Center Parcs is “more relevant today than at any point in its history in the UK market”, according to the company’s chief executive.
In documents filed with Companies House for the group’s financial year to 25 April 2019, Martin Dalby said recent trends showing “an increase in family short breaks, particularly in the UK”, make the holiday village concept more relevant than ever before.
He added Center Parcs, owned by Brookfield Asset Management, benefits from “consistently high occupancy”, continued growth in revenue and earnings, and “consistently high levels of returning guests”.
Thus far, he said, “the referendum result has not had a material impact on the business of the group”.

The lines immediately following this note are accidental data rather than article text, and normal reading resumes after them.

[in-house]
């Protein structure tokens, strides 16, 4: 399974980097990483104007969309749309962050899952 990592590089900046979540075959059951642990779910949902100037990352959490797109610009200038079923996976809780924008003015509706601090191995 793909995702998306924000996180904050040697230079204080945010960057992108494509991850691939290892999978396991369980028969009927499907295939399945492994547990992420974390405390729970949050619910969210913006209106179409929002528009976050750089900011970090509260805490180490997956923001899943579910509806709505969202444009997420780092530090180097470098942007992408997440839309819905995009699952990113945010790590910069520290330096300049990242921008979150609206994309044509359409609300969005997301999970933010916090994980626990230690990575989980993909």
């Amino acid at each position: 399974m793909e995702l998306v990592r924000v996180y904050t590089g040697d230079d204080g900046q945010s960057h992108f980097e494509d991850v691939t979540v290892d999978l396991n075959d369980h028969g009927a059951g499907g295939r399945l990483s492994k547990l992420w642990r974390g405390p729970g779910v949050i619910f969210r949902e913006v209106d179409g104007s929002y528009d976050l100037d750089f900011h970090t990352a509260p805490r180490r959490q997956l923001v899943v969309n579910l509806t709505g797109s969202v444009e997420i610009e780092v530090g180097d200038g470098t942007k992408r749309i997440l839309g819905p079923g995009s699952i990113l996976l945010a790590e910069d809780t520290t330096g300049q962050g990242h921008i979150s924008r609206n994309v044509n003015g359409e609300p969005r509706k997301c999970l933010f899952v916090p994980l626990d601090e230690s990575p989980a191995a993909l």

In the period, the group reported an increase in revenue from £469m the previous year to £480.2m but a drop in pre-tax profits from £87.5m to £84.2m.
It also reported adjusted earnings before interest, tax, depreciation and amortisation (EBITDA) of £232.6m, an increase on the previous year’s £228.4m.
Center Parcs operates five holiday villages in the UK, at Sherwood Forest in Nottinghamshire, Elveden Forest in Suffolk, Longleat Forest in Wiltshire, Whinfell Forest in Cumbria and Woburn Forest in Bedfordshire.